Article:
Sunday, October 16, 2011

You Want Another Night?

If you’ve ever attended a Baptist revival meeting, you’ve seen an invitation where the preacher calls for “Just one more verse,” in prayer that someone on the edge of coming forward will do so while singing that one verse.  Some do.

Others put it off for another night.  They are following an example from the Bible, but it’s the wrong example.

We’re all familiar with Moses’ request to pharaoh to allow the children of Israel to go and worship their God – and his continued refusal to do so. Remember the frog part of the plagues?  Aaron stretched forth his rod and frogs came out of the river and covered the land:

Then Pharaoh called for Moses and Aaron, and said, Intreat the LORD, that he may take away the frogs from me, and from my people; and I will let the people go, that they may do sacrifice unto the LORD.

Sounds straight forward, doesn’t it?  Sounds as though pharaoh was willing to comply and wanted the frogs gone, until we read the next part:

And Moses said unto Pharaoh, Glory over me: when shall I intreat for thee, and for thy servants, and for thy people, to destroy the frogs from thee and thy houses, that they may remain in the river only?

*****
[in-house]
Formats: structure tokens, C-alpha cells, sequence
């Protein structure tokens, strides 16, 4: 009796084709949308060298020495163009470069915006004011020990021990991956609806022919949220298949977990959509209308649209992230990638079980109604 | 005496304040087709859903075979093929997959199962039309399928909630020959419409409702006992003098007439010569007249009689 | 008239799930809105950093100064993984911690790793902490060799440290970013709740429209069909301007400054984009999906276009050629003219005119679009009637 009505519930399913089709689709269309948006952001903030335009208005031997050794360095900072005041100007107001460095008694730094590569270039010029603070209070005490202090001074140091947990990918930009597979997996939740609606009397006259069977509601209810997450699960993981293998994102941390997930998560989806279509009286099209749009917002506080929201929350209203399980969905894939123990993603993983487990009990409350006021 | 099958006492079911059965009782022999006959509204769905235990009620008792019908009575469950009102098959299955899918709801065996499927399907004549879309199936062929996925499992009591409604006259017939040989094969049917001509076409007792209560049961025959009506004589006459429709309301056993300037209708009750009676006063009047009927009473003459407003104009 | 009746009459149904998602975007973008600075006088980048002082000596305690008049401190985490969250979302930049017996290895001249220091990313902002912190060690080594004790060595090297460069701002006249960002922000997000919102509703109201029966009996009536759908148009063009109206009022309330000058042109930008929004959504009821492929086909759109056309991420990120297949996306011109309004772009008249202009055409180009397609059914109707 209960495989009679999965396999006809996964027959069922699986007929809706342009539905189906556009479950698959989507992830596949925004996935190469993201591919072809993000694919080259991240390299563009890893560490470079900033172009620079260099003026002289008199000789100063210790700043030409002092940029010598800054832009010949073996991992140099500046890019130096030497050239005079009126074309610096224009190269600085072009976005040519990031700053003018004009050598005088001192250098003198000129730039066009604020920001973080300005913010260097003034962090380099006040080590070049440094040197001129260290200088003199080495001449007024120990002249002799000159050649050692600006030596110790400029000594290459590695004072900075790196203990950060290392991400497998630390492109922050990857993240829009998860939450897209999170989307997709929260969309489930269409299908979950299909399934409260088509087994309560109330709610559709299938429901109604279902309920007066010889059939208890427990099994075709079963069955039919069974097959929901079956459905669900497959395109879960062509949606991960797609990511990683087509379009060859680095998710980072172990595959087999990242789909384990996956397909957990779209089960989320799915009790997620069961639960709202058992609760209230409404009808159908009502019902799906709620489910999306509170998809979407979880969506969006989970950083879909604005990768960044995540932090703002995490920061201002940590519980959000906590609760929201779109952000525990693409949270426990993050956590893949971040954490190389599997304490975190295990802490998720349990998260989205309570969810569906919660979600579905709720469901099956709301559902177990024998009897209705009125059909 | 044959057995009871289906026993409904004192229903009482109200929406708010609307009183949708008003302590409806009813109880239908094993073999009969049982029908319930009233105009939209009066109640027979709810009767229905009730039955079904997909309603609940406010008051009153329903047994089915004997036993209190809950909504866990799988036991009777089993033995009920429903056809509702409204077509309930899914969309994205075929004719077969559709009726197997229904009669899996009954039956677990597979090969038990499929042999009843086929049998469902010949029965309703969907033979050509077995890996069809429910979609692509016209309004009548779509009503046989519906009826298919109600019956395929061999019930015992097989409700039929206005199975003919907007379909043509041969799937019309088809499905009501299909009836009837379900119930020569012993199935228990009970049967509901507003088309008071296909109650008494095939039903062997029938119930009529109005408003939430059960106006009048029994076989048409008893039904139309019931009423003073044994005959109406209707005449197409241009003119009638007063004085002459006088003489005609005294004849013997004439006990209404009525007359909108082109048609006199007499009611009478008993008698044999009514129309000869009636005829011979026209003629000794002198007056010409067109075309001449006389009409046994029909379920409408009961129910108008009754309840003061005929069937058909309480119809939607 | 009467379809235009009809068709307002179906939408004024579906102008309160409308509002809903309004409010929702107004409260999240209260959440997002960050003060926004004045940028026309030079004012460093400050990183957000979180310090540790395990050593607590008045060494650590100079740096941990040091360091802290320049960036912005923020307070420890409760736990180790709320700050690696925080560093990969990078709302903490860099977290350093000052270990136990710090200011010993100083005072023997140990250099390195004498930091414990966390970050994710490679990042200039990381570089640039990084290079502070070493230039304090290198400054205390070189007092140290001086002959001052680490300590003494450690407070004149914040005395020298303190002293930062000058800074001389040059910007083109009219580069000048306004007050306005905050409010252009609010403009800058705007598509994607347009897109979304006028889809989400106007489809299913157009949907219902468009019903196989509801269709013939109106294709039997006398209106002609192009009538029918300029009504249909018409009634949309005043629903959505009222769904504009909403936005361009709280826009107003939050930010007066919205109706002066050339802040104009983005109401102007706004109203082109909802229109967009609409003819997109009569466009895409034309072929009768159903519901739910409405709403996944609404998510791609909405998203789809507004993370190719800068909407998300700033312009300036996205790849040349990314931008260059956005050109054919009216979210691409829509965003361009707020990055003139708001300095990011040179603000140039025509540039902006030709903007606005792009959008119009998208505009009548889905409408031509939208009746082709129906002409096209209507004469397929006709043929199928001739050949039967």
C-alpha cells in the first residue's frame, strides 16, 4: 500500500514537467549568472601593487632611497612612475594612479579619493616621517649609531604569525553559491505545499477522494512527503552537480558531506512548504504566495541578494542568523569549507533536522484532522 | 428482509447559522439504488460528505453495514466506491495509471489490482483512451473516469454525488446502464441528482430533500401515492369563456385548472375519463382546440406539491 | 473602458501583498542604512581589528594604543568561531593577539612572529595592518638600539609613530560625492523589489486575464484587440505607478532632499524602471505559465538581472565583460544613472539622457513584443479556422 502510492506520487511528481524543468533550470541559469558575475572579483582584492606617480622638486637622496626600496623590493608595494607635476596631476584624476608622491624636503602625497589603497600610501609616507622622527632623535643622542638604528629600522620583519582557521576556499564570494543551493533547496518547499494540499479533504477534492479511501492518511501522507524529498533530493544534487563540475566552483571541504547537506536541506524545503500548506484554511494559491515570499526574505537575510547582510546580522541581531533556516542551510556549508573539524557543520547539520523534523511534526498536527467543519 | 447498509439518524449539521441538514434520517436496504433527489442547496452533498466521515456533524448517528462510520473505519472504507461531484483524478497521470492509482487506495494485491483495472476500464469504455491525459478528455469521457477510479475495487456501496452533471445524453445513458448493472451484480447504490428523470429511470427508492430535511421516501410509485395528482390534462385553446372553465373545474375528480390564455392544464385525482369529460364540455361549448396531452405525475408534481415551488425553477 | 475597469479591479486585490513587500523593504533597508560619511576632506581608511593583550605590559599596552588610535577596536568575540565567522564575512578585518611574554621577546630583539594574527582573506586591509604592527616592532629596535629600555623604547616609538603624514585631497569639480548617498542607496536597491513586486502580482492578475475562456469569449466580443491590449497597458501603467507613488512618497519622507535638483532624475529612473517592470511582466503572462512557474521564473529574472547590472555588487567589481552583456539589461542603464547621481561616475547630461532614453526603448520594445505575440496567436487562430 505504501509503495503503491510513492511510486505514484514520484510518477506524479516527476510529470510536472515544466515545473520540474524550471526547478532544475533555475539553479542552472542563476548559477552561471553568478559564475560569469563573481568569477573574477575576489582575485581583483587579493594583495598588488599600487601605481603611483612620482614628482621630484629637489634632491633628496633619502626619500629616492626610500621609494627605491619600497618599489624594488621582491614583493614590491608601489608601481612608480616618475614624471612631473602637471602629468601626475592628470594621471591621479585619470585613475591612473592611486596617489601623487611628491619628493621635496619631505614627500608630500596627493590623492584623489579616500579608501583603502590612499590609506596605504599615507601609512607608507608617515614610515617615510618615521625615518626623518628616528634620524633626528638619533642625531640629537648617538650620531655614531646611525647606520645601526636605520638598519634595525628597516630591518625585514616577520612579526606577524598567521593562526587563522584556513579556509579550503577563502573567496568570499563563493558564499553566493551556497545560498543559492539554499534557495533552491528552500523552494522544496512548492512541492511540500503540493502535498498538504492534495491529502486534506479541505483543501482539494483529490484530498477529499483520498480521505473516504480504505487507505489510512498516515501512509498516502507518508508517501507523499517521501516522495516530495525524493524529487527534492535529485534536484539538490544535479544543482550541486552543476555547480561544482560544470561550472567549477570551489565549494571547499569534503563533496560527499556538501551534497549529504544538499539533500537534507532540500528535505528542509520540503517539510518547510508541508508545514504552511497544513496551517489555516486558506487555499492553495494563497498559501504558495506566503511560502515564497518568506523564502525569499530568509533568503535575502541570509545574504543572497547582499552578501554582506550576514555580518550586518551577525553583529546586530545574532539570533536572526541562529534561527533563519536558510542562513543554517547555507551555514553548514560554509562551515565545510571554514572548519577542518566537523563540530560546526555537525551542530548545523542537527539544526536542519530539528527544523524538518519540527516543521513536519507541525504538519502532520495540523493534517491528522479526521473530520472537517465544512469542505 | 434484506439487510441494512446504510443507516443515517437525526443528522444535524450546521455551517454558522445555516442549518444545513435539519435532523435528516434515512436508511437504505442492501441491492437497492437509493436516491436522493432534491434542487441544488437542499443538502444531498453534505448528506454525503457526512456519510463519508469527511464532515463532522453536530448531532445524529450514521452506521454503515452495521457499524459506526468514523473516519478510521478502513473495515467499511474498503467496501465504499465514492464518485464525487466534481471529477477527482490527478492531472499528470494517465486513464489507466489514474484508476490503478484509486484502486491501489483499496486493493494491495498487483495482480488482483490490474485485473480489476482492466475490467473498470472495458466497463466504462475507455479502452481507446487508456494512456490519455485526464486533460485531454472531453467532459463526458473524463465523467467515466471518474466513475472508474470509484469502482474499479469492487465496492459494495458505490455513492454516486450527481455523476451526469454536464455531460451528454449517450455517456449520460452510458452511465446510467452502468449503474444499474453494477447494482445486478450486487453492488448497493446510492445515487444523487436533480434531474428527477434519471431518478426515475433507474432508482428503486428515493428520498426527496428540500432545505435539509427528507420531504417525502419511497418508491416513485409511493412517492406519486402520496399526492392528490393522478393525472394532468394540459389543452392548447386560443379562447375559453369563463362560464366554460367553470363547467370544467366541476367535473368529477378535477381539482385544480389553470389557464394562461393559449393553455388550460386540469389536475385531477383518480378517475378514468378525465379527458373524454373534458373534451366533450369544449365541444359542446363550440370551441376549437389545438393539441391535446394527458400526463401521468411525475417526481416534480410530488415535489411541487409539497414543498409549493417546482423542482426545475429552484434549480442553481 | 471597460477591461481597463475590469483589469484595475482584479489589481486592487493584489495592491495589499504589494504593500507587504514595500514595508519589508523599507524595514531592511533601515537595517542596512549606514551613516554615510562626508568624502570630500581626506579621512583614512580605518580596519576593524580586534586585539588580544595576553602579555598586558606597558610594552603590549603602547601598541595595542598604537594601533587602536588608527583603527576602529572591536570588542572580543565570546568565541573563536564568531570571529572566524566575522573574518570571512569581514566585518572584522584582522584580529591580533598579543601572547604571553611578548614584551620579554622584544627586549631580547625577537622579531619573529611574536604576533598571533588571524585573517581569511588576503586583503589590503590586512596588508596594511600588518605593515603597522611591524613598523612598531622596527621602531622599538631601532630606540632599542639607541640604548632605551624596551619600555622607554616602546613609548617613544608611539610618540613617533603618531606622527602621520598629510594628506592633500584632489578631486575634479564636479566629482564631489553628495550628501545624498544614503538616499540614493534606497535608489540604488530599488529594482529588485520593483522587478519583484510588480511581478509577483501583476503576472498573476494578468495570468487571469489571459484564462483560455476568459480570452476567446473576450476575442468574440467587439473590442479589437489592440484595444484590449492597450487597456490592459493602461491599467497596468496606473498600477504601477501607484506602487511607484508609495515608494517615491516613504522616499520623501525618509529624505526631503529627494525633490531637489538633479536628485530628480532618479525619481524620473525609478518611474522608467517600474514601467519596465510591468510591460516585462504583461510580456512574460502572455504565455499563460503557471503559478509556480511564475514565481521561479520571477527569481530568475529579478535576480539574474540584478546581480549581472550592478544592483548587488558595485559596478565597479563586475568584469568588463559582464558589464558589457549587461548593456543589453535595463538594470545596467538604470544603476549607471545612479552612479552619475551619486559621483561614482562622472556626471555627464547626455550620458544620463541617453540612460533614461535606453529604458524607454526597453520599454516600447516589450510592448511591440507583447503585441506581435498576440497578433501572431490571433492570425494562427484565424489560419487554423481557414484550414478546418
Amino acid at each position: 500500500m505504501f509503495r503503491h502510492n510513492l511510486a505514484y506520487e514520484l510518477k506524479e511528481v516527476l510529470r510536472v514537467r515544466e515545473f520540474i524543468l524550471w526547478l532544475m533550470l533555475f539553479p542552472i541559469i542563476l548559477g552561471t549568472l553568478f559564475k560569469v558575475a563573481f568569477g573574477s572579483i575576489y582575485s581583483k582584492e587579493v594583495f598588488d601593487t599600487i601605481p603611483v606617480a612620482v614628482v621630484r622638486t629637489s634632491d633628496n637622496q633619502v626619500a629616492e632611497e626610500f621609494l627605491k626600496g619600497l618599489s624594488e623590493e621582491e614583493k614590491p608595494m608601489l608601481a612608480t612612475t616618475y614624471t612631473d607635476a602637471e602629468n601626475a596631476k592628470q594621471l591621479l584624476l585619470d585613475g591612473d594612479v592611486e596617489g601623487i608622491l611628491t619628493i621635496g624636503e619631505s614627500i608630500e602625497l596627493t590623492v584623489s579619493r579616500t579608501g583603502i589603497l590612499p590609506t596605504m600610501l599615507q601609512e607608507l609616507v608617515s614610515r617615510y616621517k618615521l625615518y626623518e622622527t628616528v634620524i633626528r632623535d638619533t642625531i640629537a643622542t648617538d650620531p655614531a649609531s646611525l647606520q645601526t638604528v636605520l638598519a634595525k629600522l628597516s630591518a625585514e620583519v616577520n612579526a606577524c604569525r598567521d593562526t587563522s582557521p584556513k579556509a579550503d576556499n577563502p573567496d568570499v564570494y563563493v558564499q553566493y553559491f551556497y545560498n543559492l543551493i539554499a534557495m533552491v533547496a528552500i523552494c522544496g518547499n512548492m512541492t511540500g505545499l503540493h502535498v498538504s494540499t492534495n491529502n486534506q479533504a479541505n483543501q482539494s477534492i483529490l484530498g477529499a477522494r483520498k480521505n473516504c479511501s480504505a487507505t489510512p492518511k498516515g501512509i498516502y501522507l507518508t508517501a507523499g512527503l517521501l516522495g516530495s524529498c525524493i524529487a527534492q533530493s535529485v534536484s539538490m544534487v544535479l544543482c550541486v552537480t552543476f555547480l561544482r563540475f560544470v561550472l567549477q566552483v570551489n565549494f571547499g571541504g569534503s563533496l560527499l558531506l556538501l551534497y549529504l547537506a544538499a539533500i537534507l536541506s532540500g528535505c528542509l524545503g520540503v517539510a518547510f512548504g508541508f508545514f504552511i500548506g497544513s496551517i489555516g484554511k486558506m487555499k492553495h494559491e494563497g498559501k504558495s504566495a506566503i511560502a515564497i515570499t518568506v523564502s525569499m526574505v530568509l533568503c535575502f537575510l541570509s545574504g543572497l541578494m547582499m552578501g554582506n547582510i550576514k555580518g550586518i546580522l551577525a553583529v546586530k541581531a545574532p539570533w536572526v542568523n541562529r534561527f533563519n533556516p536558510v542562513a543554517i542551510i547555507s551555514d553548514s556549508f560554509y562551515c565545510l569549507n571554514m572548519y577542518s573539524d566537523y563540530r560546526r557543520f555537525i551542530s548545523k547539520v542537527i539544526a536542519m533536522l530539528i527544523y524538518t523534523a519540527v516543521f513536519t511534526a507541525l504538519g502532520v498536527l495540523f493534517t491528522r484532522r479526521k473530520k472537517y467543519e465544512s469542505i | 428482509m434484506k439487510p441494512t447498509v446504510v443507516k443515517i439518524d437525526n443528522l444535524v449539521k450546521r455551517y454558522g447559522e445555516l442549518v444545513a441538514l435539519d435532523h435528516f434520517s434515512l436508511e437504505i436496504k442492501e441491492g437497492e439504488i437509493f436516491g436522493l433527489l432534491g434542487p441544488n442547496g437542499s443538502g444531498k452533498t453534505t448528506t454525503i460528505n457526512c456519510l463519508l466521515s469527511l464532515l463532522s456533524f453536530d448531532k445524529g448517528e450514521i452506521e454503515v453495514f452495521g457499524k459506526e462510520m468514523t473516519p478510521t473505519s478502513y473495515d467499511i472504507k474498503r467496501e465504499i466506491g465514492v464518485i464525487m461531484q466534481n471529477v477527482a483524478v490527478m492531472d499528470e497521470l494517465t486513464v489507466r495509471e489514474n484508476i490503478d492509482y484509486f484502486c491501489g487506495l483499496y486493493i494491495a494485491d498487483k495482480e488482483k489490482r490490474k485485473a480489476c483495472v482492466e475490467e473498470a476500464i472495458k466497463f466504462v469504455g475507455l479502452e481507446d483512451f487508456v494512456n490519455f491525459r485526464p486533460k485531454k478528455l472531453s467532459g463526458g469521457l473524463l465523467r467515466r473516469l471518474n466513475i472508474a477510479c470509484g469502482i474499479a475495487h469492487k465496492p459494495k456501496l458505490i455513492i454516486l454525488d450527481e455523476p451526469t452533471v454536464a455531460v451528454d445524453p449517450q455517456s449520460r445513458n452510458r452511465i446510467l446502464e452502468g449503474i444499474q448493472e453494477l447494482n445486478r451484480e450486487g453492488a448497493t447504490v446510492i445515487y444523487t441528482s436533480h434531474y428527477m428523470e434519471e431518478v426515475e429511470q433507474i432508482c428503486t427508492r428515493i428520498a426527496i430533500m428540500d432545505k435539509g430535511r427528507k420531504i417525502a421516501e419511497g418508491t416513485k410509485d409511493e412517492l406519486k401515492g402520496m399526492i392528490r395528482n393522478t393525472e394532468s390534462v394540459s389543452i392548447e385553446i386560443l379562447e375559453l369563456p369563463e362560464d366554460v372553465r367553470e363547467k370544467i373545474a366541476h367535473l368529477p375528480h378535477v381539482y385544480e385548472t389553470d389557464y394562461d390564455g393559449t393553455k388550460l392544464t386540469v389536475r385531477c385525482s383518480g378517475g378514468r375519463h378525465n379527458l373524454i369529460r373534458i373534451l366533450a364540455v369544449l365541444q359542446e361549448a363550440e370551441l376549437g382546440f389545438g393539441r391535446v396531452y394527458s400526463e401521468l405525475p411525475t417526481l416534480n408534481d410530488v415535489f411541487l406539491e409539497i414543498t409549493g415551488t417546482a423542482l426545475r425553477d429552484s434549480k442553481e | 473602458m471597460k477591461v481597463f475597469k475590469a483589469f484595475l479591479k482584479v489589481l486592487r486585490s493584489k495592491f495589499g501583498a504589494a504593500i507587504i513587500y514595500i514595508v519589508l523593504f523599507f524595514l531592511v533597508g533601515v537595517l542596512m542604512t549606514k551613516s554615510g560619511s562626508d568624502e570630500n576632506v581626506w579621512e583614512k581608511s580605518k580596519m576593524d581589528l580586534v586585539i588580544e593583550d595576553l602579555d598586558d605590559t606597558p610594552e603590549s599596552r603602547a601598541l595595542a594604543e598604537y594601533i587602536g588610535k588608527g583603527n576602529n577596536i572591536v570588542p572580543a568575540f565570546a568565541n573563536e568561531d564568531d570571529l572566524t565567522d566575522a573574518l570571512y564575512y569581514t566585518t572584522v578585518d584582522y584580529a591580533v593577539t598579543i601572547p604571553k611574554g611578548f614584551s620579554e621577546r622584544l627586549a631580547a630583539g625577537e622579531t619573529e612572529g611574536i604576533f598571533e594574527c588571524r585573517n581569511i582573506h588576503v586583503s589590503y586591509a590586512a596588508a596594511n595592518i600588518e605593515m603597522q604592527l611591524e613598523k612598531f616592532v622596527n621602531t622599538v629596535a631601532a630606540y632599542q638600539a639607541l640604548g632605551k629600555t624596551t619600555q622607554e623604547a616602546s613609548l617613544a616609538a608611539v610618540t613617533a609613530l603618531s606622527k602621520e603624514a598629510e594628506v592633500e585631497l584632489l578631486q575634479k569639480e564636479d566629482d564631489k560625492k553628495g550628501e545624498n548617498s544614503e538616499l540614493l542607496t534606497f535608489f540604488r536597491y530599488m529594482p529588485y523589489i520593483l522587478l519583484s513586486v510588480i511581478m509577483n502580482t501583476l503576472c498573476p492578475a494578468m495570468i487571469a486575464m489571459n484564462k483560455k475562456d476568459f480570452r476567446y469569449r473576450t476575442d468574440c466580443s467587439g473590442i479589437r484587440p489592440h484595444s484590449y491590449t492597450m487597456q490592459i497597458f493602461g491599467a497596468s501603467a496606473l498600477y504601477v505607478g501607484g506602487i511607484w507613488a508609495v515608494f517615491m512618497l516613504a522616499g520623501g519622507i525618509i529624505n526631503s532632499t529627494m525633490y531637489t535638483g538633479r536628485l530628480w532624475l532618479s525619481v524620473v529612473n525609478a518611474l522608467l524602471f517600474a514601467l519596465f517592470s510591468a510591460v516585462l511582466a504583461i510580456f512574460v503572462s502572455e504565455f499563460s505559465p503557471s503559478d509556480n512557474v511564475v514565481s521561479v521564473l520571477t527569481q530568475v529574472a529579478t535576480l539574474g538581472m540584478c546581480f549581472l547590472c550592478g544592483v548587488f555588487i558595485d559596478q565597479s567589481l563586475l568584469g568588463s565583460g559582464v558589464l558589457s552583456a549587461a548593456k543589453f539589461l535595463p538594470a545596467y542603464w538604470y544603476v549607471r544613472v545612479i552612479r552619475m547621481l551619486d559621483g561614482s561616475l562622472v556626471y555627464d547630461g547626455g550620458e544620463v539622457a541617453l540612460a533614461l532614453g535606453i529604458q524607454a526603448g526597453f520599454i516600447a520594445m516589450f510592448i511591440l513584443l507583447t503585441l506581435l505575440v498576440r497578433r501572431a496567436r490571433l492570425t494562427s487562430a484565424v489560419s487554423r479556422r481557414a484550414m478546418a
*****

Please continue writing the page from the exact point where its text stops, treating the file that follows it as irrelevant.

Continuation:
Even knowing that God was speaking through Moses, as explained in Exodus 4:12, I still wonder why Moses asked that, and wonder even more why pharaoh replied:

And he said, To morrow.

Yet God explained that in Exodus 4:5, and in Moses’ next words to pharaoh:

And he said, Be it according to thy word: that thou mayest know that there is none like unto the LORD our God. (Exodus 8:8-10 KJV)

“To morrow" looks a bit odd as two separate words. Pharaoh had just admitted that he thought Moses’ God could get rid of the frogs, otherwise he would not have agreed.  Could have done it right then, clearing them off the land, but he said “to morrow.”

That same answer is echoed in Scarlett O’Hara Butler’s movie line: "I won't think about that now, I'll think about that tomorrow."

The real problem for anything thinking that way is – the problem will still be there tomorrow, though the choices before us may change. Since pharaoh did not comply with his end of the bargain, the next plague was lice. Ignoring God’s plan for our lives may bring another set of problems, too.

How difficult is it, really, to read God’s word in a prayerful attitude, so that thou mayest know that there is none like unto the LORD our God?

No comments:

Post a Comment

Thank you for taking time to read and comment on the blog. Comments should take into consideration this verse: Finally, brethren, whatsoever things are true, whatsoever things are honest, whatsoever things are just, whatsoever things are pure, whatsoever things are lovely, whatsoever things are of good report; if there be any virtue, and if there be any praise, think on these things. (Philippians 4:8 KJV)